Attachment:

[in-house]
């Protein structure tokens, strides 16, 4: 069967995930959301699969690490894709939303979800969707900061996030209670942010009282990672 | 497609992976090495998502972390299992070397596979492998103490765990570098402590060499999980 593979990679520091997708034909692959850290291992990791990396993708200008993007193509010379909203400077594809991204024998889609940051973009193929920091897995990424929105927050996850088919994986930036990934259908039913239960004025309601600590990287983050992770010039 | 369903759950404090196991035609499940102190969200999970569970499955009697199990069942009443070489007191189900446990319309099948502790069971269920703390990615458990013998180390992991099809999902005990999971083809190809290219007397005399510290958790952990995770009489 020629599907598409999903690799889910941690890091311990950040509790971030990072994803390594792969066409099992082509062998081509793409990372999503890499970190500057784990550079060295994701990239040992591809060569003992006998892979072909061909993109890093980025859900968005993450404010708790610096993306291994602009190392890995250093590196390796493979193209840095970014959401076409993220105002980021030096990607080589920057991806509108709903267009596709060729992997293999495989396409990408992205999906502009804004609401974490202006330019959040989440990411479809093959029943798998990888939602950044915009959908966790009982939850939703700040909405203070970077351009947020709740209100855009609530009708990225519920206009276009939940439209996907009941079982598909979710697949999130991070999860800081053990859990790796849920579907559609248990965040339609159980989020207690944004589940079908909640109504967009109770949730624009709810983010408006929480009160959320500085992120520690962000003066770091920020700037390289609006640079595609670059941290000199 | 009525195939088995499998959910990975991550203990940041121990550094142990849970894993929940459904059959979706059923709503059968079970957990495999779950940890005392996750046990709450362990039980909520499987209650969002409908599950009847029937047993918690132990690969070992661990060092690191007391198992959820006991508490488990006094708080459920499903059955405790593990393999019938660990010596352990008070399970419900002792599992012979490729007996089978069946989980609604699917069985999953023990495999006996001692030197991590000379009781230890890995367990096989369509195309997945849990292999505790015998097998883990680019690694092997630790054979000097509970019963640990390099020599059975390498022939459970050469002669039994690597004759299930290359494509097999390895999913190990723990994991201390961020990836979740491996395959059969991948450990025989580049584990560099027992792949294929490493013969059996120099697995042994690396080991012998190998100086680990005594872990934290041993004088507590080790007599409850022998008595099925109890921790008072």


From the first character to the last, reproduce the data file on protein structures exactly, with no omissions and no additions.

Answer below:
[in-house]
């Protein structure tokens, strides 16, 4: 069967995930959301699969690490894709939303979800969707900061996030209670942010009282990672 | 497609992976090495998502972390299992070397596979492998103490765990570098402590060499999980 593979990679520091997708034909692959850290291992990791990396993708200008993007193509010379909203400077594809991204024998889609940051973009193929920091897995990424929105927050996850088919994986930036990934259908039913239960004025309601600590990287983050992770010039 | 369903759950404090196991035609499940102190969200999970569970499955009697199990069942009443070489007191189900446990319309099948502790069971269920703390990615458990013998180390992991099809999902005990999971083809190809290219007397005399510290958790952990995770009489 020629599907598409999903690799889910941690890091311990950040509790971030990072994803390594792969066409099992082509062998081509793409990372999503890499970190500057784990550079060295994701990239040992591809060569003992006998892979072909061909993109890093980025859900968005993450404010708790610096993306291994602009190392890995250093590196390796493979193209840095970014959401076409993220105002980021030096990607080589920057991806509108709903267009596709060729992997293999495989396409990408992205999906502009804004609401974490202006330019959040989440990411479809093959029943798998990888939602950044915009959908966790009982939850939703700040909405203070970077351009947020709740209100855009609530009708990225519920206009276009939940439209996907009941079982598909979710697949999130991070999860800081053990859990790796849920579907559609248990965040339609159980989020207690944004589940079908909640109504967009109770949730624009709810983010408006929480009160959320500085992120520690962000003066770091920020700037390289609006640079595609670059941290000199 | 009525195939088995499998959910990975991550203990940041121990550094142990849970894993929940459904059959979706059923709503059968079970957990495999779950940890005392996750046990709450362990039980909520499987209650969002409908599950009847029937047993918690132990690969070992661990060092690191007391198992959820006991508490488990006094708080459920499903059955405790593990393999019938660990010596352990008070399970419900002792599992012979490729007996089978069946989980609604699917069985999953023990495999006996001692030197991590000379009781230890890995367990096989369509195309997945849990292999505790015998097998883990680019690694092997630790054979000097509970019963640990390099020599059975390498022939459970050469002669039994690597004759299930290359494509097999390895999913190990723990994991201390961020990836979740491996395959059969991948450990025989580049584990560099027992792949294929490493013969059996120099697995042994690396080991012998190998100086680990005594872990934290041993004088507590080790007599409850022998008595099925109890921790008072």